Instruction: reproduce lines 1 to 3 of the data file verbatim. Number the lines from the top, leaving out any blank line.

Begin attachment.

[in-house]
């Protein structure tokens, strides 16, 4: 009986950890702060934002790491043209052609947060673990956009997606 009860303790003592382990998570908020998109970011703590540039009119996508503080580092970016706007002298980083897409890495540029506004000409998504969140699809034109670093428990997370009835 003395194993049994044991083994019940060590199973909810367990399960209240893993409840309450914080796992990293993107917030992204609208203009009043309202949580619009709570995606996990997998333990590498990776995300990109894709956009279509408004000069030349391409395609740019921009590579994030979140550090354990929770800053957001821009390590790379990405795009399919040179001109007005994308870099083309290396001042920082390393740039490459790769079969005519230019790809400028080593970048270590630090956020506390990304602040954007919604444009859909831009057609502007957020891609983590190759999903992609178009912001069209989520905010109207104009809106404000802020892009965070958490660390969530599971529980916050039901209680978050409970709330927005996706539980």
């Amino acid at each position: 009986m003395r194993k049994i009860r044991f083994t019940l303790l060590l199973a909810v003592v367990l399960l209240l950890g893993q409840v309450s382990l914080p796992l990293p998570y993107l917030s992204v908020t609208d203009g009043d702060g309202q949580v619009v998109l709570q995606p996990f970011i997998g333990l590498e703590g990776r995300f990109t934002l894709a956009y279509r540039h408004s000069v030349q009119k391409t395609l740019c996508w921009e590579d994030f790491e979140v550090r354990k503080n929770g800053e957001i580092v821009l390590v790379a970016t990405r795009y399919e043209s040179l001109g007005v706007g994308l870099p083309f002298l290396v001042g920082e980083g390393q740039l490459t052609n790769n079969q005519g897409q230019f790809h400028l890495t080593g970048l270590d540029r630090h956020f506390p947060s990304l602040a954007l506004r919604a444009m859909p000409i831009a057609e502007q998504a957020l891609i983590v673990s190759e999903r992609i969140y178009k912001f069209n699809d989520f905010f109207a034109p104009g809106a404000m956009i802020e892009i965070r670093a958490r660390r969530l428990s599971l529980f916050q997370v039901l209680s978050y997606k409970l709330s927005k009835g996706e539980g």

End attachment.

[in-house]
């Protein structure tokens, strides 16, 4: 009986950890702060934002790491043209052609947060673990956009997606 009860303790003592382990998570908020998109970011703590540039009119996508503080580092970016706007002298980083897409890495540029506004000409998504969140699809034109670093428990997370009835 003395194993049994044991083994019940060590199973909810367990399960209240893993409840309450914080796992990293993107917030992204609208203009009043309202949580619009709570995606996990997998333990590498990776995300990109894709956009279509408004000069030349391409395609740019921009590579994030979140550090354990929770800053957001821009390590790379990405795009399919040179001109007005994308870099083309290396001042920082390393740039490459790769079969005519230019790809400028080593970048270590630090956020506390990304602040954007919604444009859909831009057609502007957020891609983590190759999903992609178009912001069209989520905010109207104009809106404000802020892009965070958490660390969530599971529980916050039901209680978050409970709330927005996706539980």
């Amino acid at each position: 009986m003395r194993k049994i009860r044991f083994t019940l303790l060590l199973a909810v003592v367990l399960l209240l950890g893993q409840v309450s382990l914080p796992l990293p998570y993107l917030s992204v908020t609208d203009g009043d702060g309202q949580v619009v998109l709570q995606p996990f970011i997998g333990l590498e703590g990776r995300f990109t934002l894709a956009y279509r540039h408004s000069v030349q009119k391409t395609l740019c996508w921009e590579d994030f790491e979140v550090r354990k503080n929770g800053e957001i580092v821009l390590v790379a970016t990405r795009y399919e043209s040179l001109g007005v706007g994308l870099p083309f002298l290396v001042g920082e980083g390393q740039l490459t052609n790769n079969q005519g897409q230019f790809h400028l890495t080593g970048l270590d540029r630090h956020f506390p947060s990304l602040a954007l506004r919604a444009m859909p000409i831009a057609e502007q998504a957020l891609i983590v673990s190759e999903r992609i969140y178009k912001f069209n699809d989520f905010f109207a034109p104009g809106a404000m956009i802020e892009i965070r670093a958490r660390r969530l428990s599971l529980f916050q997370v039901l209680s978050y997606k409970l709330s927005k009835g996706e539980g």